Social Concerns / Themes
Named for the ceremonial mask depicting one of the powerful Navajo yeibichai or principal gods. Talking God focuses in a number of ways on the conflict between the European-based white culture and traditional Native American tribal customs and metaphysics. The mystery is structured around two separate and yet oddly interrelated instances of a native people's attempts to repossess certain religious and ancestral artifacts housed in the vast collections of the venerable Smithsonian Institution. The novel underscores the clash of cultures by sending Joe Leaphorn and Jim Chee — separately — to Washington, D.C., the former in search of clues to the identity of an anonymous murder victim, the latter in response to a friend's request for help in a case involving a museum conservator who wants to become a member of a Navajo clan.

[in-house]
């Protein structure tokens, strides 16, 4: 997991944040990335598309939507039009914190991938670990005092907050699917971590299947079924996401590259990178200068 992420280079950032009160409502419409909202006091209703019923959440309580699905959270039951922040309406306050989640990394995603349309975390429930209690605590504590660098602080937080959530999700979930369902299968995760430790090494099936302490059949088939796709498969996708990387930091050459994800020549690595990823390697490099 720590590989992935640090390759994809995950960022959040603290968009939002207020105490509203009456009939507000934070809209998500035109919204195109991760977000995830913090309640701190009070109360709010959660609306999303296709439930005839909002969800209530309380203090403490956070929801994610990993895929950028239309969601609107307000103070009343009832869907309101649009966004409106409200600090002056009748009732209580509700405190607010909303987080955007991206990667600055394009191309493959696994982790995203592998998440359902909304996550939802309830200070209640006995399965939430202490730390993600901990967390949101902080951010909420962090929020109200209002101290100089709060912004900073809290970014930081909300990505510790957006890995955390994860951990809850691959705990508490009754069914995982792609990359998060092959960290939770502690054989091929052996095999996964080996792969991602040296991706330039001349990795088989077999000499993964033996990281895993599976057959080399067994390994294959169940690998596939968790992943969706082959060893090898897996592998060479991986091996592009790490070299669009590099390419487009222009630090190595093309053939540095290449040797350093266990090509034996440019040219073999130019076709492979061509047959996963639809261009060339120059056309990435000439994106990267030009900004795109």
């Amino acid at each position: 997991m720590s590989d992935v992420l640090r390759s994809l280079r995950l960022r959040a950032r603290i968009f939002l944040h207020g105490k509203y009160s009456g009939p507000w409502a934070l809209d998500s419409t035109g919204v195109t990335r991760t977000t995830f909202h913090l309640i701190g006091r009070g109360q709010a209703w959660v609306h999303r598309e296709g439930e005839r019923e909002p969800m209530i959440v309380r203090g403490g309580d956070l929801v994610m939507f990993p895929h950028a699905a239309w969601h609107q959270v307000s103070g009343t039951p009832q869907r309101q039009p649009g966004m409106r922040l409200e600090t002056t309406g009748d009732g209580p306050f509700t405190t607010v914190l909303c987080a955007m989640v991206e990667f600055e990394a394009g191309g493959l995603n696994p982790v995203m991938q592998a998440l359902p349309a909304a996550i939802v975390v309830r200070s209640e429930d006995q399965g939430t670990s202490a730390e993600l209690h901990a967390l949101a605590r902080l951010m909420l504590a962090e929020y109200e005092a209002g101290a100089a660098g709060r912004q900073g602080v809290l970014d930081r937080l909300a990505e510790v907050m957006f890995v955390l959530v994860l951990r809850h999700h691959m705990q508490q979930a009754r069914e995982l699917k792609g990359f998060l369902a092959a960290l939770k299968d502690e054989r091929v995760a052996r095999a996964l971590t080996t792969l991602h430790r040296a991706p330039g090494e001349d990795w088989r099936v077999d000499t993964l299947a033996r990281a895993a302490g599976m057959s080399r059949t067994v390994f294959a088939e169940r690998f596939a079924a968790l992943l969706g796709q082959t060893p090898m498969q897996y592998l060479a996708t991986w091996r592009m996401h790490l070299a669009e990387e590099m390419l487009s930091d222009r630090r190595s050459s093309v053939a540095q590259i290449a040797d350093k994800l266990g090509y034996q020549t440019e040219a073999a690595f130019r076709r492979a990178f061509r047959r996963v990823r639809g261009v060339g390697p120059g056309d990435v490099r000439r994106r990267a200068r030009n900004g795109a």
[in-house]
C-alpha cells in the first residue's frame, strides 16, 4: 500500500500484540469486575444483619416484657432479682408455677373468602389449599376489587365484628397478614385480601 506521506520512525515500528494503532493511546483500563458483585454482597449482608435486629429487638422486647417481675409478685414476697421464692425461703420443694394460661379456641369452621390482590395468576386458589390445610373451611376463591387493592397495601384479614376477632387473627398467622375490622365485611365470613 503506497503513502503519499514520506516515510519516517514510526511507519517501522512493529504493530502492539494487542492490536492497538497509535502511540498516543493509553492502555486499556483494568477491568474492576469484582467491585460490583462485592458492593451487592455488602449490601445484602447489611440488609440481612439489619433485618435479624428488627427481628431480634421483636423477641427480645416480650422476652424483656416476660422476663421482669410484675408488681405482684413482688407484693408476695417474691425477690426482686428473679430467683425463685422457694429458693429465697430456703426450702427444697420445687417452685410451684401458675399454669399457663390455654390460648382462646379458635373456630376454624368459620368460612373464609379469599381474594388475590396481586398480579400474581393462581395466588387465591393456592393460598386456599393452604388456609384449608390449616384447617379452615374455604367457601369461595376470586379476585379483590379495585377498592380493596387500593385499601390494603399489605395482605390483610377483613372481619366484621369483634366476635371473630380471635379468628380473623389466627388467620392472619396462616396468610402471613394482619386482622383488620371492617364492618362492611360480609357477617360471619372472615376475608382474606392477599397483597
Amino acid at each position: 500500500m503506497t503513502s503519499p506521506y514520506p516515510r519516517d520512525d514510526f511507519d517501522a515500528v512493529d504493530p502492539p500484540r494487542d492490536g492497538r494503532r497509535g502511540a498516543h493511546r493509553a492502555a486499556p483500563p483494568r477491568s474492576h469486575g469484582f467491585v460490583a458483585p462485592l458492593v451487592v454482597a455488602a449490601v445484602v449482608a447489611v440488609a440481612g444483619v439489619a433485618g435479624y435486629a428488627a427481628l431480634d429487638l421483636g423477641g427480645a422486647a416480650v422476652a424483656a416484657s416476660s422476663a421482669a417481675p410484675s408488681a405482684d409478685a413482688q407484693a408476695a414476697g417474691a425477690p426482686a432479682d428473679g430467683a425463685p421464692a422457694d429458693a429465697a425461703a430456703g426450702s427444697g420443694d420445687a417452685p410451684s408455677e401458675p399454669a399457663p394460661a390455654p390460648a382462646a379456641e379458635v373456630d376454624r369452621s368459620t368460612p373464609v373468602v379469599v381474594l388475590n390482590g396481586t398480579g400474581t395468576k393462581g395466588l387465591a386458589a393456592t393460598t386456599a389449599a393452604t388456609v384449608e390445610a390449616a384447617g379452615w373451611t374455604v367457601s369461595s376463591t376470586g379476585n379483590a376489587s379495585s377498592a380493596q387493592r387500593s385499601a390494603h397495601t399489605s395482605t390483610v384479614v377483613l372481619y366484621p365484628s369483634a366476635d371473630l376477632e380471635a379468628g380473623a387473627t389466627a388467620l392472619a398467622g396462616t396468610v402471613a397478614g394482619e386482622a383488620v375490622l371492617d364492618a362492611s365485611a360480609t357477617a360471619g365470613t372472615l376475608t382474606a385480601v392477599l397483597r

Talking God examines an increasingly significant ethical question: At what point should the quest for knowledge and truth give way to the demands of cultural traditions and taboos? Henry Highhawk uses his position as an employee of the Smithsonian to publicize the fact that the thousands of Indian skeletons in the museum's collection are, in fact, the products of archaeological plundering of ancient burial grounds and that these skeletons are the ancestors of a living people and should be returned to the tribes for reburial. Also in question is the museum's possession of artifacts that are important to the practice of active religions.